In fact, when I emailed Pez-Tech Charles about my plans to ride both the Mortirolo and Gavia this weekend- his reply was simple “on a bike…?”
That’s the stuff that causes a pause to remind oneself exactly why we consider this kind of self-torture an actual pleasure. My reply came without hesitation:
“As long as I’m alive, here, and can ride a bike – damn rights I’m doin’ it.”
There’s something about pushing yourself to an extreme physical limit that certainly does enhance the living experience. And it’s made even better when that suffering takes place on the same roads as the sport we love – and even better again when it’s just hours ahead of the race.
Like I said… let’s roll.
The Trivigno climb starts without much fanfare – you’d miss the tiny entrance if it wasn’t marked with pink Giro corsa signs and a couple of local carabinieri cars with lights blinking. But the pitch is immediate and unrelenting… up up you go, while down down you shift.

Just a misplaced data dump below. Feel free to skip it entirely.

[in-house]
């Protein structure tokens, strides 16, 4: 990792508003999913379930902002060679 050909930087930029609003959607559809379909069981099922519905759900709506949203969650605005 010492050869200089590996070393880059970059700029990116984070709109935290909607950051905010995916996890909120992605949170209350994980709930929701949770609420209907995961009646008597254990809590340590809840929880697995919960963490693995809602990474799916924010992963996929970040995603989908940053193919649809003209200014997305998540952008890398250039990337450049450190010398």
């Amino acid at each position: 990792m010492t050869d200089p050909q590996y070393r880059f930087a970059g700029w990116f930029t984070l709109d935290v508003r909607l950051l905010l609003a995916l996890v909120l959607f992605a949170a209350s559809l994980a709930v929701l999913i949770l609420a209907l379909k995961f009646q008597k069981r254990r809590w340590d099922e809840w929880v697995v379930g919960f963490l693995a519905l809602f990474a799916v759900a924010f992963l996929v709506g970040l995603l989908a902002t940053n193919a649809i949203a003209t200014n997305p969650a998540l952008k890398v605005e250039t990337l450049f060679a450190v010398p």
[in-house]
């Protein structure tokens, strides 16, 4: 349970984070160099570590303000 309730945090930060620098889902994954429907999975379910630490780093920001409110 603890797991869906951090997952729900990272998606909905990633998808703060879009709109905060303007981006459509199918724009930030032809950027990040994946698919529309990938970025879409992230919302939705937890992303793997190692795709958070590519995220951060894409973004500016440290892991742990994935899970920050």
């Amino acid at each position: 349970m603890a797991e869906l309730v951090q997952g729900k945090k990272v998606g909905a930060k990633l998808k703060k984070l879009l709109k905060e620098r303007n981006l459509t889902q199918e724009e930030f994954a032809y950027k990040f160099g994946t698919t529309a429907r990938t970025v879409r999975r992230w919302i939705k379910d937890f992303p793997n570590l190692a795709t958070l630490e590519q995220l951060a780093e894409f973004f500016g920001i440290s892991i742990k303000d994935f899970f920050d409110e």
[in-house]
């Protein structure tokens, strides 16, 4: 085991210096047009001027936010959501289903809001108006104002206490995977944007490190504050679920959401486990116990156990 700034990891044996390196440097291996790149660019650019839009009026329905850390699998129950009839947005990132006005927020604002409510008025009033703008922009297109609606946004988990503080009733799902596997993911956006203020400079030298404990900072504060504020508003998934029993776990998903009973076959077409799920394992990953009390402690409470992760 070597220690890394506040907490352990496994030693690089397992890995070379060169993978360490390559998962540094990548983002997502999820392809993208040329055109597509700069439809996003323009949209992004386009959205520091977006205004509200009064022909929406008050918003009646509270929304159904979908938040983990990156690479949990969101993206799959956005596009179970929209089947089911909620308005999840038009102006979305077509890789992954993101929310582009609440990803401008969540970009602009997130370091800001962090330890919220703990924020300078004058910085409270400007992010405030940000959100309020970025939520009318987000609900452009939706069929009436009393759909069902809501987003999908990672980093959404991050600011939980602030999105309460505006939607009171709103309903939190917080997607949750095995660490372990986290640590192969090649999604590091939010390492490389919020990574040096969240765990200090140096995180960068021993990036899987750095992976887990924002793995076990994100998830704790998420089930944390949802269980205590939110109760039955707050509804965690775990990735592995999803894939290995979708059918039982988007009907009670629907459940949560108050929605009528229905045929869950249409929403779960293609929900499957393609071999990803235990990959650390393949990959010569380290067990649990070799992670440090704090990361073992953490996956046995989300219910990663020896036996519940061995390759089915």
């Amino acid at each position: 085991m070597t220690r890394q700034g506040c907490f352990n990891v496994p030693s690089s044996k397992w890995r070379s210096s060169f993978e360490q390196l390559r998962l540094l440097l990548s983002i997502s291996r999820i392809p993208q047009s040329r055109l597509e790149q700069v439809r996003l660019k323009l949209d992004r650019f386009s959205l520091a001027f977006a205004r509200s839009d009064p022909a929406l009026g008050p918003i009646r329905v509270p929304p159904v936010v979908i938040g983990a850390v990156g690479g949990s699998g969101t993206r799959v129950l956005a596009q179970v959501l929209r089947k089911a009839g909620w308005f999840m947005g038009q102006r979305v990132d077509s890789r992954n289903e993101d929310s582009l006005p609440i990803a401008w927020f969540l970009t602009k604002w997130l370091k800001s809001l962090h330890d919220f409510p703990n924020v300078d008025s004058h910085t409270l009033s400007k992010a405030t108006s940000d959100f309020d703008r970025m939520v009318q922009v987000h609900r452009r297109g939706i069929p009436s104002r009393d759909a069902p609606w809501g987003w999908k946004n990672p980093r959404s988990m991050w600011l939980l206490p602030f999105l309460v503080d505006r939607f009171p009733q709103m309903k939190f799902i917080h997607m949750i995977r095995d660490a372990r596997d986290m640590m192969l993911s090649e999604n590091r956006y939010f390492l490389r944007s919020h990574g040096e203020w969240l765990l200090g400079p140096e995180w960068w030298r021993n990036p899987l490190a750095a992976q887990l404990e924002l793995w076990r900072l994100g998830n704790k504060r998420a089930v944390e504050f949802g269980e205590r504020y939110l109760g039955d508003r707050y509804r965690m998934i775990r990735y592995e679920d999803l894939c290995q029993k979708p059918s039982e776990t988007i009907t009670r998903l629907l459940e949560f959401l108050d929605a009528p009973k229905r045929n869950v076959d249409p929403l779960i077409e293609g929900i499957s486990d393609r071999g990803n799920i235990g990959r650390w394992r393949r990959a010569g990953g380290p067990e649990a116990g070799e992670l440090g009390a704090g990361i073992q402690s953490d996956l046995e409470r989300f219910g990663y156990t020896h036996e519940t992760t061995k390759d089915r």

It’s not the most picture-esque climb – much of it in thick forest, but there are a couple of vantage points worth stopping for that archival photo-opp.
The thing about these Giro-climbs, is that they seem to be using some special extra long measurement for the standard kilometer. It’s normally 1000 meters in every part of the world, but I swear these are measuring out much longer. You think you can see the end, then they stretch out beyond reach, saying: “get back in your saddle and pedal some more!”